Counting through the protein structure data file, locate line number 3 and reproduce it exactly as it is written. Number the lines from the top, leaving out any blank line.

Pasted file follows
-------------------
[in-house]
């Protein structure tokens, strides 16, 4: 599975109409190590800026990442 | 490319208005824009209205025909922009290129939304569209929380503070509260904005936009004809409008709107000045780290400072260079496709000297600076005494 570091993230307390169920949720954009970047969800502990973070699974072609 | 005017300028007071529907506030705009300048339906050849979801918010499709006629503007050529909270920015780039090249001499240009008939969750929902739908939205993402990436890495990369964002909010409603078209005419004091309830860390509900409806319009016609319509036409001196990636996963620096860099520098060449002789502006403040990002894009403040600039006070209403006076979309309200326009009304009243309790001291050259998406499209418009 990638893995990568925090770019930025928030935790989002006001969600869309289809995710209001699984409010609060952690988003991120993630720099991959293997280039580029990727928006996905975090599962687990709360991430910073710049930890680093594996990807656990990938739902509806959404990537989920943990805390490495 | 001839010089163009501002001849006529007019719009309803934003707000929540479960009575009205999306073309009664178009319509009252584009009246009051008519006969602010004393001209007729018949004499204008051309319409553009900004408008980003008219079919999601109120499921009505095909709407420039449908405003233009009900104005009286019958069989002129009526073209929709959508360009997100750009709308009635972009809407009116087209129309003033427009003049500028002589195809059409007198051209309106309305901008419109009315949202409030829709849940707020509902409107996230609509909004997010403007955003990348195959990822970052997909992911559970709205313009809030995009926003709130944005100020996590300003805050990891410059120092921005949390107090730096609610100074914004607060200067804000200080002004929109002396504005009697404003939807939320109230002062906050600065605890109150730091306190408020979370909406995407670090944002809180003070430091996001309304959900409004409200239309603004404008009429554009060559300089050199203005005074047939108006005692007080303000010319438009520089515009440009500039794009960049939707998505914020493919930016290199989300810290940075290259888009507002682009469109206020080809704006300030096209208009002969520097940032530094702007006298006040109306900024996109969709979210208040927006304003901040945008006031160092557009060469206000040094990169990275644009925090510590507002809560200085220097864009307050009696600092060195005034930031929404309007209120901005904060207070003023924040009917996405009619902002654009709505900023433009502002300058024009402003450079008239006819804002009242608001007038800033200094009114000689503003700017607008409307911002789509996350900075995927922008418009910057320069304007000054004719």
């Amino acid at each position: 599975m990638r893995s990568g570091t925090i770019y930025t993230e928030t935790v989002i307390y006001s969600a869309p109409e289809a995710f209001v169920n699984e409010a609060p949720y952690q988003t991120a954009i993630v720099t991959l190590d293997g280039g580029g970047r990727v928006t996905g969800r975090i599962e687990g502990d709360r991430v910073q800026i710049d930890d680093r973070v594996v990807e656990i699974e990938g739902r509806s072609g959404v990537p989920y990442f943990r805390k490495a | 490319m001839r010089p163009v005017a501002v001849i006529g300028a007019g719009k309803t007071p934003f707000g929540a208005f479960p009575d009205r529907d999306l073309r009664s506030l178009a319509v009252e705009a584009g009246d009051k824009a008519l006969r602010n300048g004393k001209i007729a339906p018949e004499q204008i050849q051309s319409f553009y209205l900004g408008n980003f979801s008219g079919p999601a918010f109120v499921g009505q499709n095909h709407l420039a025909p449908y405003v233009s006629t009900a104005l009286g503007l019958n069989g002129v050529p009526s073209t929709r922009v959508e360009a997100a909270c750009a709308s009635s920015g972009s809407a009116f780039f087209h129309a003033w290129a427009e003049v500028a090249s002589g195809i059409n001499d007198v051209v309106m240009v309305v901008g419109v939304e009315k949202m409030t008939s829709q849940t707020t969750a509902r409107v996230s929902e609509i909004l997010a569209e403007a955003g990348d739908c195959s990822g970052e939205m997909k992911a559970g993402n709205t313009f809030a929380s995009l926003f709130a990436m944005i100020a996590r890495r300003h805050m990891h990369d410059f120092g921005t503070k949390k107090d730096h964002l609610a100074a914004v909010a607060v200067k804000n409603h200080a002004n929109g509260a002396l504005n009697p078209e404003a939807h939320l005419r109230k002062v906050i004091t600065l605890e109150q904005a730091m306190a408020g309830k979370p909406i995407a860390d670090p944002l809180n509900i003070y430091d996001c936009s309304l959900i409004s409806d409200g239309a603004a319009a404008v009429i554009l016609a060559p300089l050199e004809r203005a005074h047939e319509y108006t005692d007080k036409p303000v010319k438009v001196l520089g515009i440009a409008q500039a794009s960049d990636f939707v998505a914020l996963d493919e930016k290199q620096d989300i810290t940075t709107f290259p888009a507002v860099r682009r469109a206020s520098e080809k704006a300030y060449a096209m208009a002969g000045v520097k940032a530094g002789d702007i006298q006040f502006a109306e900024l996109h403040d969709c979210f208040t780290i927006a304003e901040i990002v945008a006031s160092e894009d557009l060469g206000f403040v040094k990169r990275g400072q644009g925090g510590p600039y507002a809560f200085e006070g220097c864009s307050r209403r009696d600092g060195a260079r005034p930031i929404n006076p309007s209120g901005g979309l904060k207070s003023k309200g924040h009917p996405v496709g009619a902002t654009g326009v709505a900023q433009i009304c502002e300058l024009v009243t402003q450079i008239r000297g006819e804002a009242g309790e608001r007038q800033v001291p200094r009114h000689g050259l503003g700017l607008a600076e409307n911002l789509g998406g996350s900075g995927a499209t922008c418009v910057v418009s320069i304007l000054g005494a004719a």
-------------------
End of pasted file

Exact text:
């Amino acid at each position: 599975m990638r893995s990568g570091t925090i770019y930025t993230e928030t935790v989002i307390y006001s969600a869309p109409e289809a995710f209001v169920n699984e409010a609060p949720y952690q988003t991120a954009i993630v720099t991959l190590d293997g280039g580029g970047r990727v928006t996905g969800r975090i599962e687990g502990d709360r991430v910073q800026i710049d930890d680093r973070v594996v990807e656990i699974e990938g739902r509806s072609g959404v990537p989920y990442f943990r805390k490495a | 490319m001839r010089p163009v005017a501002v001849i006529g300028a007019g719009k309803t007071p934003f707000g929540a208005f479960p009575d009205r529907d999306l073309r009664s506030l178009a319509v009252e705009a584009g009246d009051k824009a008519l006969r602010n300048g004393k001209i007729a339906p018949e004499q204008i050849q051309s319409f553009y209205l900004g408008n980003f979801s008219g079919p999601a918010f109120v499921g009505q499709n095909h709407l420039a025909p449908y405003v233009s006629t009900a104005l009286g503007l019958n069989g002129v050529p009526s073209t929709r922009v959508e360009a997100a909270c750009a709308s009635s920015g972009s809407a009116f780039f087209h129309a003033w290129a427009e003049v500028a090249s002589g195809i059409n001499d007198v051209v309106m240009v309305v901008g419109v939304e009315k949202m409030t008939s829709q849940t707020t969750a509902r409107v996230s929902e609509i909004l997010a569209e403007a955003g990348d739908c195959s990822g970052e939205m997909k992911a559970g993402n709205t313009f809030a929380s995009l926003f709130a990436m944005i100020a996590r890495r300003h805050m990891h990369d410059f120092g921005t503070k949390k107090d730096h964002l609610a100074a914004v909010a607060v200067k804000n409603h200080a002004n929109g509260a002396l504005n009697p078209e404003a939807h939320l005419r109230k002062v906050i004091t600065l605890e109150q904005a730091m306190a408020g309830k979370p909406i995407a860390d670090p944002l809180n509900i003070y430091d996001c936009s309304l959900i409004s409806d409200g239309a603004a319009a404008v009429i554009l016609a060559p300089l050199e004809r203005a005074h047939e319509y108006t005692d007080k036409p303000v010319k438009v001196l520089g515009i440009a409008q500039a794009s960049d990636f939707v998505a914020l996963d493919e930016k290199q620096d989300i810290t940075t709107f290259p888009a507002v860099r682009r469109a206020s520098e080809k704006a300030y060449a096209m208009a002969g000045v520097k940032a530094g002789d702007i006298q006040f502006a109306e900024l996109h403040d969709c979210f208040t780290i927006a304003e901040i990002v945008a006031s160092e894009d557009l060469g206000f403040v040094k990169r990275g400072q644009g925090g510590p600039y507002a809560f200085e006070g220097c864009s307050r209403r009696d600092g060195a260079r005034p930031i929404n006076p309007s209120g901005g979309l904060k207070s003023k309200g924040h009917p996405v496709g009619a902002t654009g326009v709505a900023q433009i009304c502002e300058l024009v009243t402003q450079i008239r000297g006819e804002a009242g309790e608001r007038q800033v001291p200094r009114h000689g050259l503003g700017l607008a600076e409307n911002l789509g998406g996350s900075g995927a499209t922008c418009v910057v418009s320069i304007l000054g005494a004719a």